Mercury Computer Systems has signed a multiyear deal to use IBM's Cell chip to develop embedded computer systems that will process graphically intense images for the medical, defense and life sciences industries, the companies announced today.
Mercury and engineers from IBM's Engineering and Technology Services unit will collaborate to develop products with improved performance for graphic-intensive workloads and computationally intensive applications.
Terms of the deal were not disclosed.
Mercury is the first company outside of the gaming community to use the chip, which is the power behind Sony's PlayStation 3.
Developed by IBM, Toshiba and Sony, the Cell processor has peak performance of 200 billion floating-point operations per second, the companies said.
"Clearly for Mercury the Cell capabilities -- in terms of processing -- could [attract] some major interest [from] health care, especially linked to the good price performance," said Didier Thibaud, vice president and general manager of Mercury Computer Systems.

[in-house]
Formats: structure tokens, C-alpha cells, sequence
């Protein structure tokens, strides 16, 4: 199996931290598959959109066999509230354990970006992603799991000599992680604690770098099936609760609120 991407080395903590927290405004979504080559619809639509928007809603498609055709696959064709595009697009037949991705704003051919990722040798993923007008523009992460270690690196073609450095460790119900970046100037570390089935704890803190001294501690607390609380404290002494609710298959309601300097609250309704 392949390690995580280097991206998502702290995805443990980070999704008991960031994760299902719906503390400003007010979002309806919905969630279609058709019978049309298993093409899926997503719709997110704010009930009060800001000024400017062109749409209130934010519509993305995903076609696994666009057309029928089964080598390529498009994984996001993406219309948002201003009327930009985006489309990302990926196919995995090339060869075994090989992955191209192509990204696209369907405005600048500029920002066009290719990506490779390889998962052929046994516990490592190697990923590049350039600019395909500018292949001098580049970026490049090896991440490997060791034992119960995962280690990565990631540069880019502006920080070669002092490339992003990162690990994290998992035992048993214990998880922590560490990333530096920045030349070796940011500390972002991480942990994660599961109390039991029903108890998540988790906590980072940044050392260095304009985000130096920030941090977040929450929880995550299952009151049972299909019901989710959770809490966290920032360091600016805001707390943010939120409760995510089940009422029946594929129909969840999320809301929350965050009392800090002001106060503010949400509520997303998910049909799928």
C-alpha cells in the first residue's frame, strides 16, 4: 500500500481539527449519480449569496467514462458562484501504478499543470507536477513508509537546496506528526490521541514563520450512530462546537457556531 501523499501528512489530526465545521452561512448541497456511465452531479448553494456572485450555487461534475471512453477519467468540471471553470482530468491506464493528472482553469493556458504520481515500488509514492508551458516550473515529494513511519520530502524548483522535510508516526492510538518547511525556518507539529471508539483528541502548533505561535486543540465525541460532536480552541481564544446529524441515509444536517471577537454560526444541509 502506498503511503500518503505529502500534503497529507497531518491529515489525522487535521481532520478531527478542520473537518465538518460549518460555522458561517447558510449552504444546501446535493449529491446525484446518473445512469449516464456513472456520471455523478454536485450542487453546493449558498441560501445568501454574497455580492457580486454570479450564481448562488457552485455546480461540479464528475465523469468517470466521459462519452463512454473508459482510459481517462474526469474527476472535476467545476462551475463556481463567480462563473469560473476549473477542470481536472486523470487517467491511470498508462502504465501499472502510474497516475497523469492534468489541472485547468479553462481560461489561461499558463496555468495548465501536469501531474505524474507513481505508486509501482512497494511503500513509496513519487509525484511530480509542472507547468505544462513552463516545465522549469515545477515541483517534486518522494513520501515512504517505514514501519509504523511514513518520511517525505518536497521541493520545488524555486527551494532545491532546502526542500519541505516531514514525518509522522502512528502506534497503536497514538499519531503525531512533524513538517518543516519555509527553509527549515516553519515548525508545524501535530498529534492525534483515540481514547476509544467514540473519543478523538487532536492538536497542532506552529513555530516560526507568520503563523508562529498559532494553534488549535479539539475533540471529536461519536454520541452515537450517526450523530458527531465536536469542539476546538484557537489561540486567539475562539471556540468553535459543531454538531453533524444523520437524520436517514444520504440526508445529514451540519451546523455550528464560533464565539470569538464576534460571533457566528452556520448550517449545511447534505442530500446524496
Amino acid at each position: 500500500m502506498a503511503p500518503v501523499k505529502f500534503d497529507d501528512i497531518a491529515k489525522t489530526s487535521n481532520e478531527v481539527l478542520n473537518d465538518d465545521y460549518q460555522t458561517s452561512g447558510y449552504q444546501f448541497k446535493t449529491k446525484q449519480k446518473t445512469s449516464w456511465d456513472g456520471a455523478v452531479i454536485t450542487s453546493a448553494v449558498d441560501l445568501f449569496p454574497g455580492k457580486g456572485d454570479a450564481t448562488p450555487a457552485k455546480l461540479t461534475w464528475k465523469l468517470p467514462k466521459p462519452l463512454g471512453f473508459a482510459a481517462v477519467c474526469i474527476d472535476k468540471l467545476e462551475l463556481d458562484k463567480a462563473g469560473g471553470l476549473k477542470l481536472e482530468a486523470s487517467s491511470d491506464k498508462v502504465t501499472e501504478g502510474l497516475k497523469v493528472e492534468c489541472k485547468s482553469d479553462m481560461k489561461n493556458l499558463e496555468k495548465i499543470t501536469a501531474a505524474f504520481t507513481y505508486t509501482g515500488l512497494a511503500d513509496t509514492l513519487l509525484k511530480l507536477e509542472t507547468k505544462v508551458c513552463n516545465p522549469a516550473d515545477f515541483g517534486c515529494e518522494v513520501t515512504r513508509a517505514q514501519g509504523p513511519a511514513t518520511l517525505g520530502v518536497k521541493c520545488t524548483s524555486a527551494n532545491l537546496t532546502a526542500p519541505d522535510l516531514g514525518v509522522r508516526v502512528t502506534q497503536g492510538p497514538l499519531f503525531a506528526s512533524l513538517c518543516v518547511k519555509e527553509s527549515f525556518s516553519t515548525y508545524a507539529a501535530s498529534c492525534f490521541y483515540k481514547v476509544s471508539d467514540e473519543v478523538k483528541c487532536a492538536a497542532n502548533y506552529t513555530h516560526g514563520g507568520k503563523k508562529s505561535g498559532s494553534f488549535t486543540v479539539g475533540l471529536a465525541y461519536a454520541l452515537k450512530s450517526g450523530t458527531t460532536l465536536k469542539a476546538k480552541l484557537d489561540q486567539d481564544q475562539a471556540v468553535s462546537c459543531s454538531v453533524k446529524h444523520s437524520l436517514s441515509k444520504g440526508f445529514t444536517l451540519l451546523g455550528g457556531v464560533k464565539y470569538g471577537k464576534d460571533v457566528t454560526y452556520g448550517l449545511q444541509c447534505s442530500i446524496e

By incorporating Cell into its product line, Mercury said it expects to improve the processing performance of its systems by as much as a factor of 10, enabling those products to deliver more precise images for a number of groups of users, including doctors, air traffic controllers and pilots.
"What we've found in studies that we've done is that the Cell is a good solution for these more [intensive] applications," said Peter Hofstee, Cell processor architect for IBM Systems and Technology Group. "Cell is a more programmable solution, and we're also excited because of this broader use of the Cell architecture."